[Pediatric pneumonia, pleural effusion, and pericarditis following cat scratch disease and serological cross-reactions among Bartonella henselae and Rickettsia japonica determined by indirect fluorescence antibodies].
ABSTRACT Cat scratch disease is associated with a variety of systemic manifestations. We report a pediatric case associated with pneumonia, pleural effusion, and pericarditis. A 3-year-old boy developed prolonged fever unresponsive to antibiotic treatment, including azithromycin and minocycline. Although the fever resolved with corticosteroid treatment, Bartonella henselae IgG titer was positive in indirect fluorescence antibodies, as was Rickettsia japonica IgG titer. Both titers were significantly reduced by serum absorption with B. henselae antigens, and we observed a serological cross-reaction between B. henselae and R. japonica.
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Article: Is sarcoidosis a rickettsiosis?[Show abstract] [Hide abstract]
ABSTRACT: The pathogenesis of sarcoidosis is still largely unknown. The generally accepted theory is that genetically predisposed individuals develop the sarcoid disease reaction as a response to one or more unknown antigen(s). A single study by Nilsson et al has related the development of sarcoidosis to an infection with Rickettsia helvetica. The aim of this thesis was to investigate whether a rickettsial infection is involved in the pathogenesis of sarcoidosis. We used different microbiological methods as serology, polymerase chain reaction, and fluorescent in situ hybridization (FISH) on samples from patients with sarcoidosis and control patients. The thesis compiles the results from four separate studies: The second paper describes a serological survey in historical patient sera. None of the results from the studies supported the hypothesis of Rickettsia being involved in the pathogenesis of sarcoidosis. In conclusion, we could not find evidence to support the primary hypothesis of the study, that a rickettsial infection should be involved in the pathogenesis of sarcoidosis.Danish medical bulletin 02/2011; 58(2):B4249. · 1.01 Impact Factor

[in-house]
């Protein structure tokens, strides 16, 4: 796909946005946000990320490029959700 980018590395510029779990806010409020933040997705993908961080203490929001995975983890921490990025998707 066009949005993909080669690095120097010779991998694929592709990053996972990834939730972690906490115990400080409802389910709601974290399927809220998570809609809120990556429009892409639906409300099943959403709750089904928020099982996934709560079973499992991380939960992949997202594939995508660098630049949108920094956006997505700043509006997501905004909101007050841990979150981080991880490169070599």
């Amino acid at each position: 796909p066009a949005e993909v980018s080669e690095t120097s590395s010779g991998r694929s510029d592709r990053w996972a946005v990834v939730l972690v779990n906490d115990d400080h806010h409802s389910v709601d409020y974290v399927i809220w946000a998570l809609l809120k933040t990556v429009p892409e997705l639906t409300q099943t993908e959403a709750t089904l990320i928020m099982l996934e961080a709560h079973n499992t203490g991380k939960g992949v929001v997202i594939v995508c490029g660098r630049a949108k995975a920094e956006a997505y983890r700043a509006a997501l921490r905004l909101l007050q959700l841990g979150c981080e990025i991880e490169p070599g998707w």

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ABSTRACT: Rickettsia helvetica has previously been proposed as an aetiological agent in sarcoidosis. The purpose of the present study was to detect possible signs of Rickettsia infection in a Danish population of patients with sarcoidosis. Twenty-six patients with newly diagnosed sarcoidosis were prospectively enrolled in the study. The diagnosis was confirmed by biopsy in 18 and by clinical characteristics in 8 patients; 11 patients with different non-sarcoid lung diseases were recruited as controls. We obtained information regarding tick exposure and sarcoid disease manifestations by a structured interview. Evidence of rickettsial infection was assessed by an immunofluorescence assay testing for antibodies towards Rickettsia as well as specific real-time polymerase chain reaction (PCR) on lung biopsy specimens. We performed fluorescent in situ hybridization (FISH) on the biopsies to detect rickettsial and eubacterial rRNA. One sarcoidosis patient had serum rickettsial IgG antibodies above the chosen cut-off level. We found no positive rickettsial PCR or FISH analyses in any of the biopsy specimens. One sarcoid patient sample and 1 control sample contained unidentified bacteria. There was no difference in the reported frequency of tick bite between patients and controls. In conclusion, we found no evidence of Rickettsia being involved in the pathogenesis of sarcoidosis in Denmark.Scandinavian Journal of Infectious Diseases 09/2009; 41(10):745-52. · 1.64 Impact Factor
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ABSTRACT: We describe an immunocompetent child with cat scratch disease (CSD) and pulmonary nodules as part of her initial presentation. Although pulmonary manifestations have been reported with CSD, nodules are rare in the normal host.The Pediatric Infectious Disease Journal 09/2013; · 3.14 Impact Factor